ITALY’S FASCIST PAST: A DIFFICULT RECKONING
In January 2002, a survey conducted by a popular television program revealed that 25 percent of young Italians held a favorable opinion of Fascism and Dictator Benito Mussolini. Shortly thereafter, Italy’s most prominent scholar of Fascism, Emilio Gentile, warned of a “retroactive de-fascistization” in Italian society: the widespread tendency to cast fascism in a benevolent light forgetting, or softening, its repressive and brutal features. For many Italians, Fascism was very diff erent from Nazism and Communist Totalitarianism — it might have been an authoritarian regime but it was not a bloody one. This assessment was no doubt further conditioned by the politics of memory promoted at that time by Silvio Berlusconi’s center-right government. However the origins of this watered-down interpretation go back much further. The idea that Italian Fascism was not on a par with other totalitarian regimes took root in the collective conscience following the end of World War II, as Italy attempted to rehabilitate its reputation in the eyes of the world, hoping to be spared harsh judgment and punishment on the international stage. Its cornerstone was the contrast between Italian Fascism and German National Socialism. On one side, the brutality and ideological fanaticism of the Nazis and on the other, the Italian Fascists, who according to the narrative were over-bearing but not so criminal This distinction between Fascism and Nazism has permeated Italian public opinion throughout the history of the Italian Republic. It was shared by historian Renzo De Felice and pervasive from the 1980s onward in mass media which were inspired by the new wave of revisionism.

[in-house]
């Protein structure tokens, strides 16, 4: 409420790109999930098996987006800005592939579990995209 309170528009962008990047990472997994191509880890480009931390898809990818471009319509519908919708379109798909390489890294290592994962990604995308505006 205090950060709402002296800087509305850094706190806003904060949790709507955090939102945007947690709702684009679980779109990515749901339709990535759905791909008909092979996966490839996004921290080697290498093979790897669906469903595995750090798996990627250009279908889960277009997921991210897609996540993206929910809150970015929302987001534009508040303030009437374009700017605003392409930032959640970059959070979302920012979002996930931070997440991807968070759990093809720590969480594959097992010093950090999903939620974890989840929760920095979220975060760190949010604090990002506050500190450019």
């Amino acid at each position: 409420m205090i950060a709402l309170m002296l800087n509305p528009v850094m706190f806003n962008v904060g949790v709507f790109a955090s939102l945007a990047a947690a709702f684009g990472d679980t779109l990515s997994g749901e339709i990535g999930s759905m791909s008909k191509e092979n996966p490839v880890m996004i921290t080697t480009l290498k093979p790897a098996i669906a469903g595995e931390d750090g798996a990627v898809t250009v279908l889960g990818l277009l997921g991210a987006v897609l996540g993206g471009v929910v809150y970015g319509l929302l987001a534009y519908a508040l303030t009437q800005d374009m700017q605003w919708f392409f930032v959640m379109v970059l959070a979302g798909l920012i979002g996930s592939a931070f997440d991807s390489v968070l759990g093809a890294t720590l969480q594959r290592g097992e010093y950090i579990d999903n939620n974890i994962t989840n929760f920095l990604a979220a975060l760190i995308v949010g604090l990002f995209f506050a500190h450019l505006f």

Over the last twenty years, the ‘dark pages’ of Italian Fascism — from the regime’s anti-Semitic policies to crimes committed in the colonies and Balkan territories occupied during the Second World War — have been thoroughly investigated in the historiography. Broad sectors of the public still however consider Fascism a mild dictatorship not without its merits. The country that invented Fascism, therefore, is still struggling to come to terms with the legacy of its Fascist past.